• Similarly, though the movie had "Fantom" (a villain loosely based on Erik from The Phantom of the Opera and Fantomas) the comics did finally incorporate Phantom of the Opera into the plot of The Black Dossier. According to one of the supplementary stories, the League had their final face-off with France's "Les Hommes Mystérieux" at the Paris Opera, where they tried to stop their plot to plant explosives in the Phantom's old lair. The other half, Fantomas, being one of the French team members.
    • About thirteen years after Alan Moore made Sherlock Holmes' older brother "M" in the first volume of League, the original M's grandson became Sherlock Holmes in Elementary.
    • Alan Moore has long been well-known for practicing ceremonial magic and being an avid student of occultism and the mystic arts, and he (in)famously claimed in 2003 that he worships Glycon, a Roman snake god that was once the center of an ancient pagan cult. In 2011, he attracted a bit of controversy for portraying Harry Potter as a thoroughly unsympathetic Antichrist figure who's also supposedly the epitome of everything wrong with the 21st century. In other words: Moore is an occultist who talks to snakes and has an intense personal hatred of Harry Potter. Voldemort? Is that you...?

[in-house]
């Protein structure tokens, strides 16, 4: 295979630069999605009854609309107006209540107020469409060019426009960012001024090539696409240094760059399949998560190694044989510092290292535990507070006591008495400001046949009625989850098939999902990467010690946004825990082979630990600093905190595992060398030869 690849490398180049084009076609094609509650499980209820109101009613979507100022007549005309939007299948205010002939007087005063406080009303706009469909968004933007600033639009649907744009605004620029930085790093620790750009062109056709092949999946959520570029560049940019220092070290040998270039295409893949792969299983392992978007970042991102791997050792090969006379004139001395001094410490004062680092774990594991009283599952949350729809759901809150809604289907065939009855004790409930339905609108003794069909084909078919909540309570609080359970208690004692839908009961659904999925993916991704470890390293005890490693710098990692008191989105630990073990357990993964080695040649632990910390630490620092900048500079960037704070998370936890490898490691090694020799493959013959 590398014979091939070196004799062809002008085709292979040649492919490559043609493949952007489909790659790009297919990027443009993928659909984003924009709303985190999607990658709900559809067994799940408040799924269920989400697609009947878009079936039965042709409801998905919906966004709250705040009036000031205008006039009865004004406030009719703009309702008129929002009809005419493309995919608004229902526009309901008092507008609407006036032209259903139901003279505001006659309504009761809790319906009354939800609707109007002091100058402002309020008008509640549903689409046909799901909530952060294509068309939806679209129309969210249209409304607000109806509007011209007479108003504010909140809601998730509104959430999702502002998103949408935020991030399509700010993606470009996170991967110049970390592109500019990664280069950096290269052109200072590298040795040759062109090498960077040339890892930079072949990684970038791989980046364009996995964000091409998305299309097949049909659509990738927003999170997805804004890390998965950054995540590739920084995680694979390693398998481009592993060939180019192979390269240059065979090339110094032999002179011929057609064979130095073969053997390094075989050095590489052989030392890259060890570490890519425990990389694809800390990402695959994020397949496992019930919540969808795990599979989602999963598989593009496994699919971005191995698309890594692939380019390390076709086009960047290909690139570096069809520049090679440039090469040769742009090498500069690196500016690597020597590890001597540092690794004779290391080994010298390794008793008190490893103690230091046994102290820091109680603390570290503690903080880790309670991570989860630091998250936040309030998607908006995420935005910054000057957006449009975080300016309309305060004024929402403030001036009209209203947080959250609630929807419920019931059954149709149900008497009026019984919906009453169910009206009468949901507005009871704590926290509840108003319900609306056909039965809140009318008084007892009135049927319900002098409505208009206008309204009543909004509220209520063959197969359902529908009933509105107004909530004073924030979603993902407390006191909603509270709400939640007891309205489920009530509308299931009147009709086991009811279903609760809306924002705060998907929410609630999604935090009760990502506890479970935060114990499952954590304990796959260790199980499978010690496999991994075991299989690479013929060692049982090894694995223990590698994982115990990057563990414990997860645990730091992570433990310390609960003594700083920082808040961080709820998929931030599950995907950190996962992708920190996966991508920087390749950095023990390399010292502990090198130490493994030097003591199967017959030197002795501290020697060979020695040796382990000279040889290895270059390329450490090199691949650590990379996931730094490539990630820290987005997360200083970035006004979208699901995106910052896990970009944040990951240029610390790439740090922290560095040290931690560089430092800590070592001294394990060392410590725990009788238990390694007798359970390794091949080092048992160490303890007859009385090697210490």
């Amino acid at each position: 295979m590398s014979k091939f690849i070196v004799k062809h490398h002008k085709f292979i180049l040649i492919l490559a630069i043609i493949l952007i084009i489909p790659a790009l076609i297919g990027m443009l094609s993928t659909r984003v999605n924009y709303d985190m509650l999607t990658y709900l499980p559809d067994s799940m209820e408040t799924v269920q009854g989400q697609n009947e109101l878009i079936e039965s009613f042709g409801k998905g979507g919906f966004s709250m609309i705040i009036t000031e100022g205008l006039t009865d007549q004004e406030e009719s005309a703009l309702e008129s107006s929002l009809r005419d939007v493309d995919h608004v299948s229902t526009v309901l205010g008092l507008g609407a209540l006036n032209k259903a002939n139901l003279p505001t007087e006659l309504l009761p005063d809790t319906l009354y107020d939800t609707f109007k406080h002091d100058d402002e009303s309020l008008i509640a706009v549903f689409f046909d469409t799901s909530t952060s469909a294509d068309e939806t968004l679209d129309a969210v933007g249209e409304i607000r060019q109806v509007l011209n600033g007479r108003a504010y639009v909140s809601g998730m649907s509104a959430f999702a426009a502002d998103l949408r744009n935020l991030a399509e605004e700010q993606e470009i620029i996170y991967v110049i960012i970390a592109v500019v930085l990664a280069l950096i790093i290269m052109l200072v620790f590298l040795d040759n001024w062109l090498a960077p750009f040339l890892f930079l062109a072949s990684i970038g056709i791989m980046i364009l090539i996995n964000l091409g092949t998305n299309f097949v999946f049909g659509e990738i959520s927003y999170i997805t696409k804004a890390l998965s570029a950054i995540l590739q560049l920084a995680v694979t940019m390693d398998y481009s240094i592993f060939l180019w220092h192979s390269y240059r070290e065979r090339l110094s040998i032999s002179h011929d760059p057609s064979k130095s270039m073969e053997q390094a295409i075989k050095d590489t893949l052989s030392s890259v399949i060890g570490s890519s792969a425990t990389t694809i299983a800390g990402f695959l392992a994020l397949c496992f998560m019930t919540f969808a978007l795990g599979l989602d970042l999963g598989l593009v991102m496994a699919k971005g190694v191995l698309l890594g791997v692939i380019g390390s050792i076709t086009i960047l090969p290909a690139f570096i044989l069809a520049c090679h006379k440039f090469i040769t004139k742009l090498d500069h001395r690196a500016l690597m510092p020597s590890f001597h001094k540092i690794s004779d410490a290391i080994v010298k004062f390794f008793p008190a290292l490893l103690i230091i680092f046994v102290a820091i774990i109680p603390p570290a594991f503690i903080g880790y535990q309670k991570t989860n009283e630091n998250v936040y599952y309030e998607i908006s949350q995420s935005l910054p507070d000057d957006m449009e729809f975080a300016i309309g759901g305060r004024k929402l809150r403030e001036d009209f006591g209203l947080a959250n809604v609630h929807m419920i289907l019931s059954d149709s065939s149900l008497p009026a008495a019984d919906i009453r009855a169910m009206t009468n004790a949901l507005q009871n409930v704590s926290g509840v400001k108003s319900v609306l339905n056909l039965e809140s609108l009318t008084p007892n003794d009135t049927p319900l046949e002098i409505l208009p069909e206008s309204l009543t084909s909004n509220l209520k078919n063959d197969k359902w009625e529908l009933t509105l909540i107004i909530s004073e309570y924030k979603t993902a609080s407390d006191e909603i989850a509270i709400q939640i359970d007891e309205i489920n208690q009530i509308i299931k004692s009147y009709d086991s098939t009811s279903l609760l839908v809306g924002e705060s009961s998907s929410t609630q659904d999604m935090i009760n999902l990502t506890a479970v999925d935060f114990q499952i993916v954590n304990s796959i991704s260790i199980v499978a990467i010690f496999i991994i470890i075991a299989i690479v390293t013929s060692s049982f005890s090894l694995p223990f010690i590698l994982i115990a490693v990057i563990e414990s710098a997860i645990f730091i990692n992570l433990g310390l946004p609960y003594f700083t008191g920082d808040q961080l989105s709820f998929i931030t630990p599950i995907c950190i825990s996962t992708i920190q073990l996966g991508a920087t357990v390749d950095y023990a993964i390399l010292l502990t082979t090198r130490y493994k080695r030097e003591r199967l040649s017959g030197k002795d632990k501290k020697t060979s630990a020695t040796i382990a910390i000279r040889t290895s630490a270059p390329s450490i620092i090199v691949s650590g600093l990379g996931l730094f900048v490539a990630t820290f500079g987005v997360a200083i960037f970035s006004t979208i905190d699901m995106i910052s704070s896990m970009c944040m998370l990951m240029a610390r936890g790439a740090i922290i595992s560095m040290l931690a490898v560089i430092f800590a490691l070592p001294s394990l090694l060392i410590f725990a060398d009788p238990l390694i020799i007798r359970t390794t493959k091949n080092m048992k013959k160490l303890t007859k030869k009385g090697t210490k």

• Les Yay: Mina has no use for Orlando when he's a male.
  • Narm: Allan's death. To elaborate: he gets electrocuted by lightning coming from Harry Potter's dick.
    • YOU ARE THE SHIT OF THE WORLD! I KILL YOU NOW!
  • Nightmare Fuel: The dead bodies fused to the remains of the train in Century 2009, to say nothing of the flashback panels to the events of the massacre that caused that.
  • No Export for You: In Canada, at least, you can't buy The Black Dossier without online ordering.
  • Offscreen Moment of Awesome: We never get to see the full exploits of the Second League of the Extraordinary Gentlemen, and their very-much-indeed awesome-sounding encounter with Les Hommes Mysterieux is only described in text on the Black Dossier. Also sideway referenced in text are the missions of Prospero's Men, The Third League of the Extraordinary Gentlemen, Der Zwielicht-helden and Les Hommes Mysterieux themselves.